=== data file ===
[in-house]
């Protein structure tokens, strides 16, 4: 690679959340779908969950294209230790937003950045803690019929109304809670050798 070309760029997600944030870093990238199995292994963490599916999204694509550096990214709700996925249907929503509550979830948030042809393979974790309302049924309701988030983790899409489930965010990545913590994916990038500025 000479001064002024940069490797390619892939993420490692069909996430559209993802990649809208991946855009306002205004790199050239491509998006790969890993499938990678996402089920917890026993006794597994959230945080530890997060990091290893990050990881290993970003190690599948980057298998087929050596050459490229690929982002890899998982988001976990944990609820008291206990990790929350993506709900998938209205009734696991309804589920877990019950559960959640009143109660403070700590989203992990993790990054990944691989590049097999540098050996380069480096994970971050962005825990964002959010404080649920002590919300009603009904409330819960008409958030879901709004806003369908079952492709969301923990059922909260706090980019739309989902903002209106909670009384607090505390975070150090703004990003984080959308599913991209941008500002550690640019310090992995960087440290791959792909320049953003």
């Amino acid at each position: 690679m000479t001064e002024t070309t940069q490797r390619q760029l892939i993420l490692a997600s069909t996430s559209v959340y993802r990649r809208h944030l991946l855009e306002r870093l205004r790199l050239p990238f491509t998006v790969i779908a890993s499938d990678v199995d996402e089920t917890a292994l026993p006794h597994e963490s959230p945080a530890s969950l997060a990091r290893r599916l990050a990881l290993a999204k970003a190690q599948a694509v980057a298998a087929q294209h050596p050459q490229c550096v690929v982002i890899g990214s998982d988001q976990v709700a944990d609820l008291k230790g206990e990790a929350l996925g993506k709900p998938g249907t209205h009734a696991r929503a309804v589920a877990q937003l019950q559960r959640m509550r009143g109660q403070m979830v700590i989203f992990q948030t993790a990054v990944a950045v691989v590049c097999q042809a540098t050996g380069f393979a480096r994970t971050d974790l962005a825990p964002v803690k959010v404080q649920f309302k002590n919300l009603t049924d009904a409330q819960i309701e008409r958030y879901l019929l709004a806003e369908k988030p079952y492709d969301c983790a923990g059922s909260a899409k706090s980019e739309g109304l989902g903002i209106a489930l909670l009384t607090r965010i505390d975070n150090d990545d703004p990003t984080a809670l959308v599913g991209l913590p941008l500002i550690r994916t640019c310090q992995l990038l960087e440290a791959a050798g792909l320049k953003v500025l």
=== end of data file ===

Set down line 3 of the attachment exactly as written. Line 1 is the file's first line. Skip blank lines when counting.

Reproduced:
């Amino acid at each position: 690679m000479t001064e002024t070309t940069q490797r390619q760029l892939i993420l490692a997600s069909t996430s559209v959340y993802r990649r809208h944030l991946l855009e306002r870093l205004r790199l050239p990238f491509t998006v790969i779908a890993s499938d990678v199995d996402e089920t917890a292994l026993p006794h597994e963490s959230p945080a530890s969950l997060a990091r290893r599916l990050a990881l290993a999204k970003a190690q599948a694509v980057a298998a087929q294209h050596p050459q490229c550096v690929v982002i890899g990214s998982d988001q976990v709700a944990d609820l008291k230790g206990e990790a929350l996925g993506k709900p998938g249907t209205h009734a696991r929503a309804v589920a877990q937003l019950q559960r959640m509550r009143g109660q403070m979830v700590i989203f992990q948030t993790a990054v990944a950045v691989v590049c097999q042809a540098t050996g380069f393979a480096r994970t971050d974790l962005a825990p964002v803690k959010v404080q649920f309302k002590n919300l009603t049924d009904a409330q819960i309701e008409r958030y879901l019929l709004a806003e369908k988030p079952y492709d969301c983790a923990g059922s909260a899409k706090s980019e739309g109304l989902g903002i209106a489930l909670l009384t607090r965010i505390d975070n150090d990545d703004p990003t984080a809670l959308v599913g991209l913590p941008l500002i550690r994916t640019c310090q992995l990038l960087e440290a791959a050798g792909l320049k953003v500025l």